The claims of literature

Once upon a time liberal education sought to incuclate students, in Matthew Arnold’s words, with the best that has been thought and said in the world, with the object of knowing ourselves and the world. Now the notion of “the best” has itself been displaced by the ideology of “diversity” that reigns in academia. Nowhere has this displacement caused more damage than in the study of literature.

In the current issue of the New Criterion, Jeffrey Hart recalls his teacher and colleague Mark Van Doren in an essay that reminds us of the claims of literature: “Mark Van Doren & American Classicism.” Professor Hart writes:

Above the columns of Butler Library at Columbia, inscribed in the stone frieze, you read permanent testimony that some writers are especially important: Homer, Virgil, Shakespeare, Plato, Aristotle, Milton, Dante, Cervantes, Goethe, Spinoza. The names represent importance itself. Butler Library gazes out across a series of walks and terraces at Charles McKim’s Low Library, which dominates the scene with its ten Ionic columns and its low dome, inspired by the Pantheon in Rome.

To my undergraduate gaze, no professor was more in harmony with all this than Mark Van Doren. In our first acquaintance I was not aware of him as a distinguished scholar and critic of American literature (or as one, in many ways, who was quintessentially American). Soon I learned that he was a man of the Butler frieze, who had written that “a classic is always fresh, vernacular, sensible, and responsible,” and who had elaborated:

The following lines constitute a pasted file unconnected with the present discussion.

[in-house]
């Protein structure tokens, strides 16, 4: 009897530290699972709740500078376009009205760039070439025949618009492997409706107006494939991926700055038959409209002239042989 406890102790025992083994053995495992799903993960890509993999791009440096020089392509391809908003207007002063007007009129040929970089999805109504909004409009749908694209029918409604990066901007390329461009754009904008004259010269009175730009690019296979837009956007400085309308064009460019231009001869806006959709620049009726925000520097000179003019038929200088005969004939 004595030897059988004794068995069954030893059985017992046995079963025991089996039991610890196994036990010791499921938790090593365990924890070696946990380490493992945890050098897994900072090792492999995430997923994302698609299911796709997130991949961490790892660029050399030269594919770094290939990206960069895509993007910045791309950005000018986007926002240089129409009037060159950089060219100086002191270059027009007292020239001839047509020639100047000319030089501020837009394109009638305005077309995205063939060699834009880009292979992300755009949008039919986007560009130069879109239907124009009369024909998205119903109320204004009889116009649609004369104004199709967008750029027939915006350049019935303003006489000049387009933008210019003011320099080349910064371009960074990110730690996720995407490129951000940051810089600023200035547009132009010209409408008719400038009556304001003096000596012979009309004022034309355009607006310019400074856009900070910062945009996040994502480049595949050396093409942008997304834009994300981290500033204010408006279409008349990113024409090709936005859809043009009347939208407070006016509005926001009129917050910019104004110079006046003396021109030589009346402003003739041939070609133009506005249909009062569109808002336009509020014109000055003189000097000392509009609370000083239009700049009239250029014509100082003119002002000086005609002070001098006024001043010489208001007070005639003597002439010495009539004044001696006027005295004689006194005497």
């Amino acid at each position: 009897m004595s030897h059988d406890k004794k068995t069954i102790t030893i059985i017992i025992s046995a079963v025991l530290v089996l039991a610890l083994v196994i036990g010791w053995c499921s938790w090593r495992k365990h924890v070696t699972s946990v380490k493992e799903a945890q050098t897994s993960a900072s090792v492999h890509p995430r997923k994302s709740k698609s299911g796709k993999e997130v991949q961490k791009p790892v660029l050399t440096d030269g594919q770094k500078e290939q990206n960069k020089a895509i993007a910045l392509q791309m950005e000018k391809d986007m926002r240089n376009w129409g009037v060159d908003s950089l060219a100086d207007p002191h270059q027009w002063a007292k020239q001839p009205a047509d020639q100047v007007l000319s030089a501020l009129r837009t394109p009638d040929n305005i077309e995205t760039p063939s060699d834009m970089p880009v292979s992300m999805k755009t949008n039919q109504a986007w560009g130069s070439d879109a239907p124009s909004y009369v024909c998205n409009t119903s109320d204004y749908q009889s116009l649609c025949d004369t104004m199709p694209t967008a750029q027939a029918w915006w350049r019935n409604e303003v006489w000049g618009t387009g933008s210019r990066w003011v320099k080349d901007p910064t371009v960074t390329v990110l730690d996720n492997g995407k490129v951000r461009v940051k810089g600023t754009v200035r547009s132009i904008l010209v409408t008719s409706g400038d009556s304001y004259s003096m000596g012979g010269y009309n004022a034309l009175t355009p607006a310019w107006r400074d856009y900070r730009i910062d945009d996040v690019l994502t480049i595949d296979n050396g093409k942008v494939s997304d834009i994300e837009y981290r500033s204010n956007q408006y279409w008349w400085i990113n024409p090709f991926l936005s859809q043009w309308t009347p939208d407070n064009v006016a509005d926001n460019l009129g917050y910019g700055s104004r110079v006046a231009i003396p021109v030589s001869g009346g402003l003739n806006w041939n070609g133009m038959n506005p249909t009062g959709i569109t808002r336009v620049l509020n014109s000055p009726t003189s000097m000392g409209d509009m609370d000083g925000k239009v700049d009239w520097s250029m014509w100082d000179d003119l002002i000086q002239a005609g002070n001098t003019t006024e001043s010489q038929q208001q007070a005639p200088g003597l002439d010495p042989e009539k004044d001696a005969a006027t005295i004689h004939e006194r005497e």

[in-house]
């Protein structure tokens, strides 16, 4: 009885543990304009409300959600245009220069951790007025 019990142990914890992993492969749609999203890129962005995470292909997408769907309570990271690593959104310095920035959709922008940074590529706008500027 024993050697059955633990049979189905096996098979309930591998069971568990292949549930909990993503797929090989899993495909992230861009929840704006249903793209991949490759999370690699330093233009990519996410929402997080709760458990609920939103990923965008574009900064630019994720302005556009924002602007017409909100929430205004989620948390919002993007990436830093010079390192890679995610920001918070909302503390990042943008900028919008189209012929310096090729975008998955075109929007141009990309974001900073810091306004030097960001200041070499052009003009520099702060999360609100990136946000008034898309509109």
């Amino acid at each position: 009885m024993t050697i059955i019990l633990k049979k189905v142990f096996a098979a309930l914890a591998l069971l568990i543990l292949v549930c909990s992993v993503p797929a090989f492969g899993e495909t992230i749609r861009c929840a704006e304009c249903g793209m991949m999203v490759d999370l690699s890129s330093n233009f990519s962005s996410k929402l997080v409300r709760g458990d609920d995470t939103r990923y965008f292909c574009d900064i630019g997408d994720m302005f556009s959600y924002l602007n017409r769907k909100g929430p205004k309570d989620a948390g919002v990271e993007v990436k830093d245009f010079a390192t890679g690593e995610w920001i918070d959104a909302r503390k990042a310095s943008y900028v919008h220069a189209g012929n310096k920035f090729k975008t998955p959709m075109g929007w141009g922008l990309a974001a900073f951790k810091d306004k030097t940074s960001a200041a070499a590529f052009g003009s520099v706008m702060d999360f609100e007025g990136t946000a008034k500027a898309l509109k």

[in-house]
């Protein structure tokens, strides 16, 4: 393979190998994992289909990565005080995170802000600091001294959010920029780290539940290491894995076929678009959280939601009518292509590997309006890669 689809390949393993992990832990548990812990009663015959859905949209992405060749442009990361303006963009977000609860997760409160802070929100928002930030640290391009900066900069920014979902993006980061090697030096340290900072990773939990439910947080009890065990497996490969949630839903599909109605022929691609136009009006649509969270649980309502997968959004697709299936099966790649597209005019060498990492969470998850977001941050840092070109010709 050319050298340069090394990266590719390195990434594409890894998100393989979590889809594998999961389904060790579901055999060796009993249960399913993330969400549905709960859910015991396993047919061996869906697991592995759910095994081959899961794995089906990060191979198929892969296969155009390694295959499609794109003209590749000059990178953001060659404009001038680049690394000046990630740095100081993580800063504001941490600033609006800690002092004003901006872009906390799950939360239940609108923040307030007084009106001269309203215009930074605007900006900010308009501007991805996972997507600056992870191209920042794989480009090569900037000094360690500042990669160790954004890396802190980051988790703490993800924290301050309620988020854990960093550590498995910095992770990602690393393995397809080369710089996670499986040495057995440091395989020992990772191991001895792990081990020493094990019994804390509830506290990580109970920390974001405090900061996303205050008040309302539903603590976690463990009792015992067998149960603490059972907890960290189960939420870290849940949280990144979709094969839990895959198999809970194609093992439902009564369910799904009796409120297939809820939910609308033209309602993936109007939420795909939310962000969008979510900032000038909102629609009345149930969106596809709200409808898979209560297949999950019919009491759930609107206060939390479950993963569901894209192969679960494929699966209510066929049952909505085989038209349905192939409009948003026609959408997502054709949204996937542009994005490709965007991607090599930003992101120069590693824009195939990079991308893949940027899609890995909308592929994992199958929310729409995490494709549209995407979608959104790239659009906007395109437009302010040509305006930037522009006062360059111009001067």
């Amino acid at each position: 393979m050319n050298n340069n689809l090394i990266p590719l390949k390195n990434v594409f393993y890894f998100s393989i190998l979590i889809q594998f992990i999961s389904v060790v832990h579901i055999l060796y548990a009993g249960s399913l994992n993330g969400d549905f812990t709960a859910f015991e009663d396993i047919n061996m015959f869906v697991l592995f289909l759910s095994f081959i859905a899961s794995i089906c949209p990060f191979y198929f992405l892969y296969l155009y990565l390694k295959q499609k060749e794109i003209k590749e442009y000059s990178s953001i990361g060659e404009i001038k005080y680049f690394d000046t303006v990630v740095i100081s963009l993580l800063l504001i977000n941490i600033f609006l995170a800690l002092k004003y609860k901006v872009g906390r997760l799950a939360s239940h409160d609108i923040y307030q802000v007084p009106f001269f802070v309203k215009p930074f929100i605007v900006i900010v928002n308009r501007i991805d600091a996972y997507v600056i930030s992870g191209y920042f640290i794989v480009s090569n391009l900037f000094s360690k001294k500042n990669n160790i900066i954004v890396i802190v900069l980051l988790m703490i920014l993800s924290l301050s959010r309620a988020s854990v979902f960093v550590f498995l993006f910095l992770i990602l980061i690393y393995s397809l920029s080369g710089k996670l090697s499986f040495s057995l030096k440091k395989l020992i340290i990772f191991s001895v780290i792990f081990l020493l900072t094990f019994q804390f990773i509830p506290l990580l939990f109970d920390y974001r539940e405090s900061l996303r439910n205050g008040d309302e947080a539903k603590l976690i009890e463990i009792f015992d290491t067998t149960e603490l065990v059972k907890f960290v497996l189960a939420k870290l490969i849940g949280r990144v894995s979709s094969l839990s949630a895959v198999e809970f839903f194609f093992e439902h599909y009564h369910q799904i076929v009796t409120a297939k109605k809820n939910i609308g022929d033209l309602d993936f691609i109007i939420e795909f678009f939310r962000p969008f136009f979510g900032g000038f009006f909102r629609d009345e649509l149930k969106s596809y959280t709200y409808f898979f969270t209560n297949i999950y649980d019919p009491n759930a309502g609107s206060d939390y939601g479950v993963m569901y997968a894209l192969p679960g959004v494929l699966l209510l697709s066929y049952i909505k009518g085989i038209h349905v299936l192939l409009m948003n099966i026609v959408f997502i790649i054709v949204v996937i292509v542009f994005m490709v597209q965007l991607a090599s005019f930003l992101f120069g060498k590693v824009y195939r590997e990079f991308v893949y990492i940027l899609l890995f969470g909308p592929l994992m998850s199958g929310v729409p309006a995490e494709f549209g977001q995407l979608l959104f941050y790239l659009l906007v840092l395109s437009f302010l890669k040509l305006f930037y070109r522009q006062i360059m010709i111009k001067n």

Poetry, story, and speculation are more than pleasant to encounter; they are indispensable if we would know ourselves as men. To live with Herodotus, Euripides, Aristotle, Lucretius, Dante, Shakespeare, Cervantes, Swift, Balzac, Dickens, or Tolstoy—to take only a few names at random, and to add no musicians, painters, or sculptors—is to be wiser than experience can make us in those deep matters that have most closely to do with family, friends, rulers, and whatever gods there be.

His principal course in my 1950 undergraduate fall was “The Narrative Art,” which extended through the entire academic year and in which we read the Iliad and the Odyssey, the Divine Comedy, Genesis and Exodus, Don Quixote, Paradise Lost, The Trial, and The Castle.

I don’t know what Columbia College provides undergraduates at present in the way of a core curriculum that includes Van Doren’s reading list — perhaps it survives — but Professor Hart’s recollection reads to me like that of a paradise lost.

Our friends at the New Criterion have kindly made Professor Hart’s essay available online in connection with our intention to host a poll on “the great American novel” at Power Line News over this Memorial Day weekend. Between the idea and the reality, between the conception and the creation, T.S. Eliot reminds us, “falls the Shadow.” I hope the shadow does not fall between the conception and the creation this weekend. Until we succeed in mounting our poll on the best, please enjoy Hart’s essay and its excellent counterpoint, R. Emmett Tyrell’s annual column conferring the J. Gordon Coogler award for the year’s worst book.


Books to read from Power Line